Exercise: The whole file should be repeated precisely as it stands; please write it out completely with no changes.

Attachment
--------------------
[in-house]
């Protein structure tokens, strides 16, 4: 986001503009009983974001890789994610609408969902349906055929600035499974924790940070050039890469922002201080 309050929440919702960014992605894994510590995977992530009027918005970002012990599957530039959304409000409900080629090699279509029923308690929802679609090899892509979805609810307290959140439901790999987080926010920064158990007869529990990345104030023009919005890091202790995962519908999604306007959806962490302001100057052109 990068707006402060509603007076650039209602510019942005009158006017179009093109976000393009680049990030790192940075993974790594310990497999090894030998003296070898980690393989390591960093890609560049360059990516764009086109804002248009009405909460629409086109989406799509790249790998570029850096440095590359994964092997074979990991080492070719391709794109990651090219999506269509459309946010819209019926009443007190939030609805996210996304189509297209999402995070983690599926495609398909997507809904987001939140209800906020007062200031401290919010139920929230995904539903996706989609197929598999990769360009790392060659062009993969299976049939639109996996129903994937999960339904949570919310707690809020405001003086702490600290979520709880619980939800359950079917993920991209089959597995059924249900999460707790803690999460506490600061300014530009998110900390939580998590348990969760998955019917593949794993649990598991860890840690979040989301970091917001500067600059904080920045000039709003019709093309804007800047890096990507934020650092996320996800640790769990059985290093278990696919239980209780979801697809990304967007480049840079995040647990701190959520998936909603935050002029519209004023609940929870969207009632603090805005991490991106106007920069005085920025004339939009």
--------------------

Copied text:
[in-house]
């Protein structure tokens, strides 16, 4: 986001503009009983974001890789994610609408969902349906055929600035499974924790940070050039890469922002201080 309050929440919702960014992605894994510590995977992530009027918005970002012990599957530039959304409000409900080629090699279509029923308690929802679609090899892509979805609810307290959140439901790999987080926010920064158990007869529990990345104030023009919005890091202790995962519908999604306007959806962490302001100057052109 990068707006402060509603007076650039209602510019942005009158006017179009093109976000393009680049990030790192940075993974790594310990497999090894030998003296070898980690393989390591960093890609560049360059990516764009086109804002248009009405909460629409086109989406799509790249790998570029850096440095590359994964092997074979990991080492070719391709794109990651090219999506269509459309946010819209019926009443007190939030609805996210996304189509297209999402995070983690599926495609398909997507809904987001939140209800906020007062200031401290919010139920929230995904539903996706989609197929598999990769360009790392060659062009993969299976049939639109996996129903994937999960339904949570919310707690809020405001003086702490600290979520709880619980939800359950079917993920991209089959597995059924249900999460707790803690999460506490600061300014530009998110900390939580998590348990969760998955019917593949794993649990598991860890840690979040989301970091917001500067600059904080920045000039709003019709093309804007800047890096990507934020650092996320996800640790769990059985290093278990696919239980209780979801697809990304967007480049840079995040647990701190959520998936909603935050002029519209004023609940929870969207009632603090805005991490991106106007920069005085920025004339939009």